The USDA’s Agricultural Adjustment Act of 1935 has a section that allows the USDA to purchase quantities of American agricultural products. Typically, this is done when times are unnaturally tough for certain sectors of the industry, often during a surplus or when prices are too low for producers to make a living.
Recently, the USDA, reacting to a massive cheese surplus, purchased $20 million worth of American cheese (as in, cheese from America, not just the Kraft-style American cheese product). On August 14th, the USDA announced that it would be buying $50 million worth of liquid milk, the first time that specific product has been put through this system.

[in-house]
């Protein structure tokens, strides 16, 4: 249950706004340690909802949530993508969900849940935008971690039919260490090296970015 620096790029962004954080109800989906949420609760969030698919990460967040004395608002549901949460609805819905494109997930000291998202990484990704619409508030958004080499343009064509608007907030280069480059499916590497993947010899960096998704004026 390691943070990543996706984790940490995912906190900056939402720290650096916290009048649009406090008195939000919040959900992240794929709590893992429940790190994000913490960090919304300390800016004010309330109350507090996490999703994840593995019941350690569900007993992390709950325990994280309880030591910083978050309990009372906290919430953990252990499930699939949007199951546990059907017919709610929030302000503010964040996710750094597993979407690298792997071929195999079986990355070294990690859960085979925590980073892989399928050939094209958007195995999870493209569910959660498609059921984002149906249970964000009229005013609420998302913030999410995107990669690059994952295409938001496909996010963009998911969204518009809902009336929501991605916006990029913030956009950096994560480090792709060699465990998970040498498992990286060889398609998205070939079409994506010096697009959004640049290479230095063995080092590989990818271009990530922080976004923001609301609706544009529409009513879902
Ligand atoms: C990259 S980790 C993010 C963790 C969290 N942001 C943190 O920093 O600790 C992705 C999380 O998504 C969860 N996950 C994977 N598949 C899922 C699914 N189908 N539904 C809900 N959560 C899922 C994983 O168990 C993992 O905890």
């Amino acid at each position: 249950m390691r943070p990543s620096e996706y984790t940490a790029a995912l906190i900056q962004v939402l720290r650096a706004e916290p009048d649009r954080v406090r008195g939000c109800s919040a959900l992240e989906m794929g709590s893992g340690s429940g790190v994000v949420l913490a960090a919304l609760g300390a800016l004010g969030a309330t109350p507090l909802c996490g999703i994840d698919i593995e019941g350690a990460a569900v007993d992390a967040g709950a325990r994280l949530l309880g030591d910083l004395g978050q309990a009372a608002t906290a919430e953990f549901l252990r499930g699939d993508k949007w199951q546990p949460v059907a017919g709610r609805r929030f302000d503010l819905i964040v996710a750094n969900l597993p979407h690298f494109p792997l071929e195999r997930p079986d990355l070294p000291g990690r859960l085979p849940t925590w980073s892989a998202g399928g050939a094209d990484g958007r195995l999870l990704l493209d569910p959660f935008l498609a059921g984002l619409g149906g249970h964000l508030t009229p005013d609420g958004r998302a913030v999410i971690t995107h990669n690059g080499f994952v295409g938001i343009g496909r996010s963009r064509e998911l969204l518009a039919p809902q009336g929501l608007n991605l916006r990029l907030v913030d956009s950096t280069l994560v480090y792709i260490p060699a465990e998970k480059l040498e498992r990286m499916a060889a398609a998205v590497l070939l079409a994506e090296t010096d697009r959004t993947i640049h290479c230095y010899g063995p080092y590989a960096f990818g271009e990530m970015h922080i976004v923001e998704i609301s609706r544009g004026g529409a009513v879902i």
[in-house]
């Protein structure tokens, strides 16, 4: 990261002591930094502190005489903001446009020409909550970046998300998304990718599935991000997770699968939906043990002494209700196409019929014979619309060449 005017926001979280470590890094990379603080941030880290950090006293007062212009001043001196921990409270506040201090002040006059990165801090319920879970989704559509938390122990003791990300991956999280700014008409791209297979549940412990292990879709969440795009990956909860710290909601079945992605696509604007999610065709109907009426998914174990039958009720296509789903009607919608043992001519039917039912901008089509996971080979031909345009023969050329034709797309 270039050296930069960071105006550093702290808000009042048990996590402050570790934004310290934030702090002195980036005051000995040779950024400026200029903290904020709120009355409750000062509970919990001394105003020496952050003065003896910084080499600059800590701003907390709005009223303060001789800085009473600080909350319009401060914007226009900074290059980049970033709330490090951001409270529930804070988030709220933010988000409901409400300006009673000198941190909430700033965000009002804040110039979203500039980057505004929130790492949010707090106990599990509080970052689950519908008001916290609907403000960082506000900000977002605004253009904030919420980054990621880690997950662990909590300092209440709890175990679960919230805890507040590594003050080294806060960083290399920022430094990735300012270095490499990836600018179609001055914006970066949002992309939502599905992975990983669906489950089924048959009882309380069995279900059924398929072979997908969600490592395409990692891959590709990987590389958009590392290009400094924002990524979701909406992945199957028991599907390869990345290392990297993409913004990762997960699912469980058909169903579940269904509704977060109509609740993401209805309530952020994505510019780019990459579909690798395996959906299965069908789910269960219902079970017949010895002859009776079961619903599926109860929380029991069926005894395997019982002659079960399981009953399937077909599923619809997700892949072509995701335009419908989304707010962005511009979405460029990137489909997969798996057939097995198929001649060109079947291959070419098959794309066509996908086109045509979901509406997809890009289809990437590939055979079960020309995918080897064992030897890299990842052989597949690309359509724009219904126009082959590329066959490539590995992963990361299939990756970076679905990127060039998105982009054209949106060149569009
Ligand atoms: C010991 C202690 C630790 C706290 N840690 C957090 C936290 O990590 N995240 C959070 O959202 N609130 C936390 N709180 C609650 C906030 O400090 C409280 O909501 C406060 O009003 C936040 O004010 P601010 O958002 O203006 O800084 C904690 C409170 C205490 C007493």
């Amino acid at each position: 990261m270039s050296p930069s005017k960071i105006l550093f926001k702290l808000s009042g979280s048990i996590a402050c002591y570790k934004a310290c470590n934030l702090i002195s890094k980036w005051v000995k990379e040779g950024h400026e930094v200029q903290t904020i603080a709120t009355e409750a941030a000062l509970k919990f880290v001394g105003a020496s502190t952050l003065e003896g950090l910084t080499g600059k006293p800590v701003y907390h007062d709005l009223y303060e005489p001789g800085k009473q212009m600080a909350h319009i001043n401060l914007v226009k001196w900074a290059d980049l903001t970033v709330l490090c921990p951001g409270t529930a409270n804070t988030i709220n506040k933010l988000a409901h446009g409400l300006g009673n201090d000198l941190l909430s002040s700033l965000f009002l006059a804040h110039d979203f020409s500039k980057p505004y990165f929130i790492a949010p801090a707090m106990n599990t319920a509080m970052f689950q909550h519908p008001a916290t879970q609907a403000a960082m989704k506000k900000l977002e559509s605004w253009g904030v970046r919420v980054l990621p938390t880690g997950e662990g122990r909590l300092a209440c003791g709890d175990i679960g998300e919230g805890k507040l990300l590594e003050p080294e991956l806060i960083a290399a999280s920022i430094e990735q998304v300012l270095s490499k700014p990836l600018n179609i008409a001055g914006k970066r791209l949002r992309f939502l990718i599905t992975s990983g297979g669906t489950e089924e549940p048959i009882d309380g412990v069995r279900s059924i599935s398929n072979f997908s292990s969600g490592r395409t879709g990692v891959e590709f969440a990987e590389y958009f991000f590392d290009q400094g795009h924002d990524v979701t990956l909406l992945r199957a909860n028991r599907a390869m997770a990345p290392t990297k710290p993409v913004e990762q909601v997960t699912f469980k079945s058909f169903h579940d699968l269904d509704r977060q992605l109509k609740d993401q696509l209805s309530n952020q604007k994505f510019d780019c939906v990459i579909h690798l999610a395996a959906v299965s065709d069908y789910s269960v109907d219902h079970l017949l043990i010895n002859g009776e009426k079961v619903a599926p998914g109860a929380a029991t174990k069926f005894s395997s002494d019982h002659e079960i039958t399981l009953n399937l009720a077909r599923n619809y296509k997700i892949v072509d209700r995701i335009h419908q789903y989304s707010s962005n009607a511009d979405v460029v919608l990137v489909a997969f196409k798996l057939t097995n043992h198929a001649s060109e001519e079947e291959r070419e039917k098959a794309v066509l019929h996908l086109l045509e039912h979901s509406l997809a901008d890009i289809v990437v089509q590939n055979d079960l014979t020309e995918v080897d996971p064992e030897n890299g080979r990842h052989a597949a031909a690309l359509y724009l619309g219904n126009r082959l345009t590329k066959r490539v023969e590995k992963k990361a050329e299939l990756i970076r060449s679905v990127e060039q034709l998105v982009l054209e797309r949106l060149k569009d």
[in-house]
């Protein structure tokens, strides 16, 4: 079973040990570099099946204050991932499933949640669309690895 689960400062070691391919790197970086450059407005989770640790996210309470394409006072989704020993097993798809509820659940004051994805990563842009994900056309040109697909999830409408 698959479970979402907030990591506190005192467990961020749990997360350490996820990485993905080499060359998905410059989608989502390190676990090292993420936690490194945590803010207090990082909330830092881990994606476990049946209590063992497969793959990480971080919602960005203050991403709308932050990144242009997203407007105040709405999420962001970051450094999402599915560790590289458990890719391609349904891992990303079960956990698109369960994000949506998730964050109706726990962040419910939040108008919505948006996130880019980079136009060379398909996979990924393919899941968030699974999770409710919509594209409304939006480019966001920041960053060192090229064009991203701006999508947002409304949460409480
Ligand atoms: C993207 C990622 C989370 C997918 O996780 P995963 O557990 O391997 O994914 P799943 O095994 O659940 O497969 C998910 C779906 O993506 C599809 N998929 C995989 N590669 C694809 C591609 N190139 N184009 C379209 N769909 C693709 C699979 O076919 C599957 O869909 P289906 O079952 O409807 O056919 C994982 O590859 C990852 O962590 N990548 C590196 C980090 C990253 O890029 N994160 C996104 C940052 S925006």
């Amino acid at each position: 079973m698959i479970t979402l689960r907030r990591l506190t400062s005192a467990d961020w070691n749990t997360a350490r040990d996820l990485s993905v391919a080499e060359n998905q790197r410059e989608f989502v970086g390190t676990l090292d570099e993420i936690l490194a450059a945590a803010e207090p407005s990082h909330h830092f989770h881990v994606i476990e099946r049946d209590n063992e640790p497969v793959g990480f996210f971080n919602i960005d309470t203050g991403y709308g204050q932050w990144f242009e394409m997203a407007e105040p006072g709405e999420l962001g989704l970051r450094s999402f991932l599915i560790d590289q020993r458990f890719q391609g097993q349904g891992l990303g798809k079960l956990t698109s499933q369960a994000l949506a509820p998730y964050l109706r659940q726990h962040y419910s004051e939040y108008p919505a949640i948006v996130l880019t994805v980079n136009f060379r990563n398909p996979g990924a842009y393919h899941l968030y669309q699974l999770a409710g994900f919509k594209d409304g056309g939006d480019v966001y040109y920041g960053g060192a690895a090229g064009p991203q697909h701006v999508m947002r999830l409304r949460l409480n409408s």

The buyback is completely separate from the $12 billion payout to farmers hit by the trade war; the milk industry has been suffering for many years. There are a few different causes for the downturn in fortune for milk producers: Americans are simply buying less milk (thanks maybe to non-dairy milk, among other reasons), but have also produced more and more in recent years, driving the price down. Without quotas and price protections, as are used in countries like Canada, dairy farmers are sometimes forced to sell milk at a loss – leading to mass distress and even farmer suicides. The Farm Bureau estimated that 10 percent of American dairy farms shut down in the last year alone.
The milk purchased by the USDA will end up in food banks through networks like Feeding America. In a press release, the National Milk Producers Federation said that “milk is in high demand at food banks because of its unparalleled nutritional benefits.” (Milk may not make kids actually grow taller, but it is a very calorie-dense, nutrient-dense product.) The government will have to work with producers to figure out an appropriate price; if you want to get involved, head here.